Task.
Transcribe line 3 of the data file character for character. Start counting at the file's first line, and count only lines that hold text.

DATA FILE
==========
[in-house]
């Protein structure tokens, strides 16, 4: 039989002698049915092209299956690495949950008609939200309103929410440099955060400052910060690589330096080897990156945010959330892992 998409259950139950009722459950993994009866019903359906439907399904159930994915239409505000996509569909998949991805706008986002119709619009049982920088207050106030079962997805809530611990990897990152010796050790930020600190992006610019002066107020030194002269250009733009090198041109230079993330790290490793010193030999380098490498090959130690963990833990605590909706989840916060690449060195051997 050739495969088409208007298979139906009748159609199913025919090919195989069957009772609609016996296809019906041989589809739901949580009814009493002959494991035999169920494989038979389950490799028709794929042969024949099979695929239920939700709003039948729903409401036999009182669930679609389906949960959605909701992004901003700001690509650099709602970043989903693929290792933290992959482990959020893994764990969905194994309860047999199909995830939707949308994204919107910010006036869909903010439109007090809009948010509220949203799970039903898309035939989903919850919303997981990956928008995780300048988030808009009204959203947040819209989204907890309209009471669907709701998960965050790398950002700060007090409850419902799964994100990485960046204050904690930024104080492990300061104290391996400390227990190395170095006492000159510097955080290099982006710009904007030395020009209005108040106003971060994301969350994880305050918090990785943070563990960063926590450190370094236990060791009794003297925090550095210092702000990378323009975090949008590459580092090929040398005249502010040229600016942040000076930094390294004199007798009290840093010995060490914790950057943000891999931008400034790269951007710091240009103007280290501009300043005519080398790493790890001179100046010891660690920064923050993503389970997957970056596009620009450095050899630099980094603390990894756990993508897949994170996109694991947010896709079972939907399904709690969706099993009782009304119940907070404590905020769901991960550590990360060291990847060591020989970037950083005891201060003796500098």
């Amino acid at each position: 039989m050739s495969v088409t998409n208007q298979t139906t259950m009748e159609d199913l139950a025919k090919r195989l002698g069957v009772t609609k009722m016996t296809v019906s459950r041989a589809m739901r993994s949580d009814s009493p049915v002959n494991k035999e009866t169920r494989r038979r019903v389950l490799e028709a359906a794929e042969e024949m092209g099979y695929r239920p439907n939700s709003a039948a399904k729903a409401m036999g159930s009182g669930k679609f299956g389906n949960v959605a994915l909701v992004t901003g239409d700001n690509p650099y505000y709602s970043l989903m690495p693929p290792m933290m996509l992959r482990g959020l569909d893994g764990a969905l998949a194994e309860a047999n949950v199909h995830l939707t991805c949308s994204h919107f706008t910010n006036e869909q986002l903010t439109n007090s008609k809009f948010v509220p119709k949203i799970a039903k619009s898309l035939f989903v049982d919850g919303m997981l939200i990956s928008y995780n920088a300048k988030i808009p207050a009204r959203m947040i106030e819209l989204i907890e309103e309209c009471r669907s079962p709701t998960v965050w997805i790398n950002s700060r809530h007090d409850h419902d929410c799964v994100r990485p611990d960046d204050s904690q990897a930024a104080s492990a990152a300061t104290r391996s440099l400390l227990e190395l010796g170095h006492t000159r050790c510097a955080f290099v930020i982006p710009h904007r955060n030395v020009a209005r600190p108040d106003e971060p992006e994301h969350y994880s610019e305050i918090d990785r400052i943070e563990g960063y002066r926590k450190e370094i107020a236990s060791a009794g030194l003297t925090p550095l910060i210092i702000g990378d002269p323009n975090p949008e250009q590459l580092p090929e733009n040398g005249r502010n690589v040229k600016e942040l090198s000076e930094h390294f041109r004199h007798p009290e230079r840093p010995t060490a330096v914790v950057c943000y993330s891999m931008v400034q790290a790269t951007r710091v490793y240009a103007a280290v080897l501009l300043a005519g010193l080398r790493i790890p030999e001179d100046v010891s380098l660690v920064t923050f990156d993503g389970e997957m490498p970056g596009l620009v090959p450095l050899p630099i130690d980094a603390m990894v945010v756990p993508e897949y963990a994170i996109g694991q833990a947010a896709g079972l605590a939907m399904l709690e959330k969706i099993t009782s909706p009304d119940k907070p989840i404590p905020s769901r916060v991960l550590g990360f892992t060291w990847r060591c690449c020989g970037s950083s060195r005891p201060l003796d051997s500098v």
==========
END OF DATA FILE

């Amino acid at each position: 039989m050739s495969v088409t998409n208007q298979t139906t259950m009748e159609d199913l139950a025919k090919r195989l002698g069957v009772t609609k009722m016996t296809v019906s459950r041989a589809m739901r993994s949580d009814s009493p049915v002959n494991k035999e009866t169920r494989r038979r019903v389950l490799e028709a359906a794929e042969e024949m092209g099979y695929r239920p439907n939700s709003a039948a399904k729903a409401m036999g159930s009182g669930k679609f299956g389906n949960v959605a994915l909701v992004t901003g239409d700001n690509p650099y505000y709602s970043l989903m690495p693929p290792m933290m996509l992959r482990g959020l569909d893994g764990a969905l998949a194994e309860a047999n949950v199909h995830l939707t991805c949308s994204h919107f706008t910010n006036e869909q986002l903010t439109n007090s008609k809009f948010v509220p119709k949203i799970a039903k619009s898309l035939f989903v049982d919850g919303m997981l939200i990956s928008y995780n920088a300048k988030i808009p207050a009204r959203m947040i106030e819209l989204i907890e309103e309209c009471r669907s079962p709701t998960v965050w997805i790398n950002s700060r809530h007090d409850h419902d929410c799964v994100r990485p611990d960046d204050s904690q990897a930024a104080s492990a990152a300061t104290r391996s440099l400390l227990e190395l010796g170095h006492t000159r050790c510097a955080f290099v930020i982006p710009h904007r955060n030395v020009a209005r600190p108040d106003e971060p992006e994301h969350y994880s610019e305050i918090d990785r400052i943070e563990g960063y002066r926590k450190e370094i107020a236990s060791a009794g030194l003297t925090p550095l910060i210092i702000g990378d002269p323009n975090p949008e250009q590459l580092p090929e733009n040398g005249r502010n690589v040229k600016e942040l090198s000076e930094h390294f041109r004199h007798p009290e230079r840093p010995t060490a330096v914790v950057c943000y993330s891999m931008v400034q790290a790269t951007r710091v490793y240009a103007a280290v080897l501009l300043a005519g010193l080398r790493i790890p030999e001179d100046v010891s380098l660690v920064t923050f990156d993503g389970e997957m490498p970056g596009l620009v090959p450095l050899p630099i130690d980094a603390m990894v945010v756990p993508e897949y963990a994170i996109g694991q833990a947010a896709g079972l605590a939907m399904l709690e959330k969706i099993t009782s909706p009304d119940k907070p989840i404590p905020s769901r916060v991960l550590g990360f892992t060291w990847r060591c690449c020989g970037s950083s060195r005891p201060l003796d051997s500098v």